- buff (n.)
- 1570s, buffe leather "leather made of buffalo hide," from Middle French buffle "buffalo" (15c., via Italian, from Latin bufalus; see buffalo (n.)).
The color term comes from the hue of buffalo hides (later ox hides). Association of "hide" and "skin" led c. 1600 to in the buff. Buff-colored uniforms of New York City volunteer firefighters since 1820s led to meaning "enthusiast" (1903).
The Buffs are men and boys whose love of fires, fire-fighting and firemen is a predominant characteristic. [N.Y. "Sun," Feb. 4, 1903]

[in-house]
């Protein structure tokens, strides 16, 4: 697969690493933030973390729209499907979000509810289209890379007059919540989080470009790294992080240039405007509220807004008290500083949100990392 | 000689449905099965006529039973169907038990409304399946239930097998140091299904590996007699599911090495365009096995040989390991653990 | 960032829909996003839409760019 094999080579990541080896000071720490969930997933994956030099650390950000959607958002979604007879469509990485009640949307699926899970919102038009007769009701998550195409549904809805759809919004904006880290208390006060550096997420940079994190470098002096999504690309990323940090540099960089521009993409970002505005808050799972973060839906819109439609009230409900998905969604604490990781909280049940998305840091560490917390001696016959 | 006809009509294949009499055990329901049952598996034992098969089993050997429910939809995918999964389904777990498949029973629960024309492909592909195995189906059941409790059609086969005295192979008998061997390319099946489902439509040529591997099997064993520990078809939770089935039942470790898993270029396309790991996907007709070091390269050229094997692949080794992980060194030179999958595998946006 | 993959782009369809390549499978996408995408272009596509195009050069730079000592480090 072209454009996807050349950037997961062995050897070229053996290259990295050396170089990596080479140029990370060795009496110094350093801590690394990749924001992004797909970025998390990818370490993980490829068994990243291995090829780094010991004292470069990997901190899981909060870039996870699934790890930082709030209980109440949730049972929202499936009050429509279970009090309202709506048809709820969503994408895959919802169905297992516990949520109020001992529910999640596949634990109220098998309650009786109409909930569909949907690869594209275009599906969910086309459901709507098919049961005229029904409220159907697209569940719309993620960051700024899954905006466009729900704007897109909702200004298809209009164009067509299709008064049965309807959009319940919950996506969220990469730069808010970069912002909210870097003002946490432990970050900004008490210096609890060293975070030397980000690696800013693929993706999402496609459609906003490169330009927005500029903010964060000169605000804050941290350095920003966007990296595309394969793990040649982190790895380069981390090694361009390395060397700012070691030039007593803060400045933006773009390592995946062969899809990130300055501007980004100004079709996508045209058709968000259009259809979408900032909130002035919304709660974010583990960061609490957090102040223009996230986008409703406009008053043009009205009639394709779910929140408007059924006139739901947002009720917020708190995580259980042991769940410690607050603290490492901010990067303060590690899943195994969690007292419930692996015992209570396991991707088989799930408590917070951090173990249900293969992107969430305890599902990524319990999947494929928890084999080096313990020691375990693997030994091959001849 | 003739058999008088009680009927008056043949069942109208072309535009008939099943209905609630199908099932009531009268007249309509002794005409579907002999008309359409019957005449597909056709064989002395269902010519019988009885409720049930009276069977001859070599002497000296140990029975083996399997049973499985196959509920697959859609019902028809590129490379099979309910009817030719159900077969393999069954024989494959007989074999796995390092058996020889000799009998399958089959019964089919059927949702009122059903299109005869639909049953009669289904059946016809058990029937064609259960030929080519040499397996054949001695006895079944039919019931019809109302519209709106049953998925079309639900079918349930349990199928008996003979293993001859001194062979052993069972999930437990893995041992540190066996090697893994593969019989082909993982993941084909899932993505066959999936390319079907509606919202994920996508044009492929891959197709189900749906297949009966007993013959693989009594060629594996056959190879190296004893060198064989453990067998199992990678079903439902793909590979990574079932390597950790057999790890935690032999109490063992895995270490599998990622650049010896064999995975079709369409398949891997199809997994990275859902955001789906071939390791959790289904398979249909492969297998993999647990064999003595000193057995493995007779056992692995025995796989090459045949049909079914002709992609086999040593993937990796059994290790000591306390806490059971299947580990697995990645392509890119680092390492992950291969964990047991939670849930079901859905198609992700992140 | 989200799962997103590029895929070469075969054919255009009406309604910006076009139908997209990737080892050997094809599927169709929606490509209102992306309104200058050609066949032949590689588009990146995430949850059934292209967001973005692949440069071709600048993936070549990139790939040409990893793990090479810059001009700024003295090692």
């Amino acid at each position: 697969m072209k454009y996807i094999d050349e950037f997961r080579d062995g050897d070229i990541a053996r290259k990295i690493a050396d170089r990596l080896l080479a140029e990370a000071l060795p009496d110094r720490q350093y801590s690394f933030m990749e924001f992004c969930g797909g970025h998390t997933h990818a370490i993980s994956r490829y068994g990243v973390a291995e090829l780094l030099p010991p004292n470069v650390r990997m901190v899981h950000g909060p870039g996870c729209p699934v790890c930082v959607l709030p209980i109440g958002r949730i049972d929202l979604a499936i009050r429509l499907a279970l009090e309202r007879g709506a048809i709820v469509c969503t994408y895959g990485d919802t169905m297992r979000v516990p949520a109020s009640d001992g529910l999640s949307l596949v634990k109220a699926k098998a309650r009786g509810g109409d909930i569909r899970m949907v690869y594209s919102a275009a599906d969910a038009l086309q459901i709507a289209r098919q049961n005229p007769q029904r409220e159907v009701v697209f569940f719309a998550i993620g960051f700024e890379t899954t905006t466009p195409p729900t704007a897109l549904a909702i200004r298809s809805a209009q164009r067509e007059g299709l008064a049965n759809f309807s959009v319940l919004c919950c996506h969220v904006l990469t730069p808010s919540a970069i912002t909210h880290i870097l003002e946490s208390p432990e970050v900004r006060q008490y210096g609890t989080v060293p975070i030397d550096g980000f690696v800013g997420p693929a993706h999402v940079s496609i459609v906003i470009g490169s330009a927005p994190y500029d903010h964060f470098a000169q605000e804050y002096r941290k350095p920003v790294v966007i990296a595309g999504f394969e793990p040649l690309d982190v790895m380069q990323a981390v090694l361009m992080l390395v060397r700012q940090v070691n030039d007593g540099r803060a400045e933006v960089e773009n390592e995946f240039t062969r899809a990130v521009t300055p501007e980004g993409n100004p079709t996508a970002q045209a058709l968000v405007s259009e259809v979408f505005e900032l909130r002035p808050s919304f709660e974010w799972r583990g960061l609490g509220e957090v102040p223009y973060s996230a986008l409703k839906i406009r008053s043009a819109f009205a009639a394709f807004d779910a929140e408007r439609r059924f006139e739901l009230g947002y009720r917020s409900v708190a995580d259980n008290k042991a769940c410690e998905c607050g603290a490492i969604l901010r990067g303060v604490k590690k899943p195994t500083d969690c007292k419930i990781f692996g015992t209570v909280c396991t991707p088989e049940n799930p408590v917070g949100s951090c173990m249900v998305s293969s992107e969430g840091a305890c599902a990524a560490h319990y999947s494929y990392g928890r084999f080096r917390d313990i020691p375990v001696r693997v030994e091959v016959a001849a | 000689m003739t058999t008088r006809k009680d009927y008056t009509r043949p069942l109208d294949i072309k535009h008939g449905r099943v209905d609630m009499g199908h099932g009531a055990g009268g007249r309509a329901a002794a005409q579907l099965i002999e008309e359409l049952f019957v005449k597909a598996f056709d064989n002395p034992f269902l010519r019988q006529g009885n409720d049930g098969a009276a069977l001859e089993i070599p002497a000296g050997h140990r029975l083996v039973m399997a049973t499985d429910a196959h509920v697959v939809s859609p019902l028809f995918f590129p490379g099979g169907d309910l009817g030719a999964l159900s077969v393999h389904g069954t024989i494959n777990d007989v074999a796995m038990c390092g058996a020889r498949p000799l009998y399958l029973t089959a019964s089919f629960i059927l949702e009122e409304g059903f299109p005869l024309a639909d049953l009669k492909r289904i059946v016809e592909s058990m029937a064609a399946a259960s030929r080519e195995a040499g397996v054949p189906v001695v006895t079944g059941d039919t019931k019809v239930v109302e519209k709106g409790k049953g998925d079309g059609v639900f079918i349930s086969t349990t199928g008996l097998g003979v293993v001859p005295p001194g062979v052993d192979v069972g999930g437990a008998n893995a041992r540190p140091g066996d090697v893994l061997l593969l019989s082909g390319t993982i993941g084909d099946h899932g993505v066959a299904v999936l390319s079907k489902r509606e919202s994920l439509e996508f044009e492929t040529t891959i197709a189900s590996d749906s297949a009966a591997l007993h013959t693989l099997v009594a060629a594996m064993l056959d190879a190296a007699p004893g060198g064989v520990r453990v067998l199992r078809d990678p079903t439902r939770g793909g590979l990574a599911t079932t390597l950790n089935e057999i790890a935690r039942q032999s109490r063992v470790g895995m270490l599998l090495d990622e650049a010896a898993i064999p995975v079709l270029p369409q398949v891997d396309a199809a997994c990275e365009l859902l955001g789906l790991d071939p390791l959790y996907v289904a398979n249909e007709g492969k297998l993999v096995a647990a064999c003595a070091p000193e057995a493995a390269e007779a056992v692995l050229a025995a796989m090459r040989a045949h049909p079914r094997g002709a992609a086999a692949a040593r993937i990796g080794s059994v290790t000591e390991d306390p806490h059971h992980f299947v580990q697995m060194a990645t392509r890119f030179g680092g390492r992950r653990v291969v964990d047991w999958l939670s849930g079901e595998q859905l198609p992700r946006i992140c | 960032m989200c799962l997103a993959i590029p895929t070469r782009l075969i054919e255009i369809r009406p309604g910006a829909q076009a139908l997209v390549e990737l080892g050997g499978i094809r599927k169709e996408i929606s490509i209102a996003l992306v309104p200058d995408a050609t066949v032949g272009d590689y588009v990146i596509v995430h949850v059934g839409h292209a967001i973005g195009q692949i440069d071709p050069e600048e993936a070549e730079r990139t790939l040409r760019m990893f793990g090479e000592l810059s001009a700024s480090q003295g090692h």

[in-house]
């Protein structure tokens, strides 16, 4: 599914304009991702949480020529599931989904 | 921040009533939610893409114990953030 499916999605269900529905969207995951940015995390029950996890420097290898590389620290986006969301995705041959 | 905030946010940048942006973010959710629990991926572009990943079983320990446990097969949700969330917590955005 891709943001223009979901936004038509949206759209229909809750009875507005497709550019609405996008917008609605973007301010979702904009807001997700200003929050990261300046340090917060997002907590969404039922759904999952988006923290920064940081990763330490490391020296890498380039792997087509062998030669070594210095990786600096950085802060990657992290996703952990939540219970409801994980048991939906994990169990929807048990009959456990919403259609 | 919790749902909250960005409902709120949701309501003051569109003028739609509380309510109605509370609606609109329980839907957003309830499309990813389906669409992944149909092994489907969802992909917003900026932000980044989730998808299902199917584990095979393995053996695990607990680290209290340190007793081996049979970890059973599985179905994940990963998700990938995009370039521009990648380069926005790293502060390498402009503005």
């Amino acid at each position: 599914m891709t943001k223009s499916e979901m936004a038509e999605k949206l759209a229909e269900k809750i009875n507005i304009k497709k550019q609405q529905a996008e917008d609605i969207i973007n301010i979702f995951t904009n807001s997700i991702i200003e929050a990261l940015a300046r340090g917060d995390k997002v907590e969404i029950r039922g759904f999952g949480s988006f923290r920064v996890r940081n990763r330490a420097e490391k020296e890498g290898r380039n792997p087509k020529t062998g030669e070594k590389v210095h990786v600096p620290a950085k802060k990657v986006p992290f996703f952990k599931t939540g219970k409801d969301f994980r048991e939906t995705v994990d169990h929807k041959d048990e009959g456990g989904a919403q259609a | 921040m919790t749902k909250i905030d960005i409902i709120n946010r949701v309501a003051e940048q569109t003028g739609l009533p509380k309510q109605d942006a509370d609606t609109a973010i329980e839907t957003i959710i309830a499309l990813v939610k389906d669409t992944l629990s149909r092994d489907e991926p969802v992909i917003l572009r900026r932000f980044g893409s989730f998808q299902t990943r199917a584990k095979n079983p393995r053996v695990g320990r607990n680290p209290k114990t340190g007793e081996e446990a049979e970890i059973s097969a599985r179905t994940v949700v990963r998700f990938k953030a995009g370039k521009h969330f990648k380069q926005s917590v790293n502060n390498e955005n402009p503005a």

- buff (adj.)
- "well-built, hunky," 1980s, from buff (v.) "polish, make attractive."
- buff (v.)
- "to polish, make attractive," 1885, in reference to the treatment of buff leather or else to the use of buff cloth in polishing metals, from buff (n.). Related: Buffed; buffing.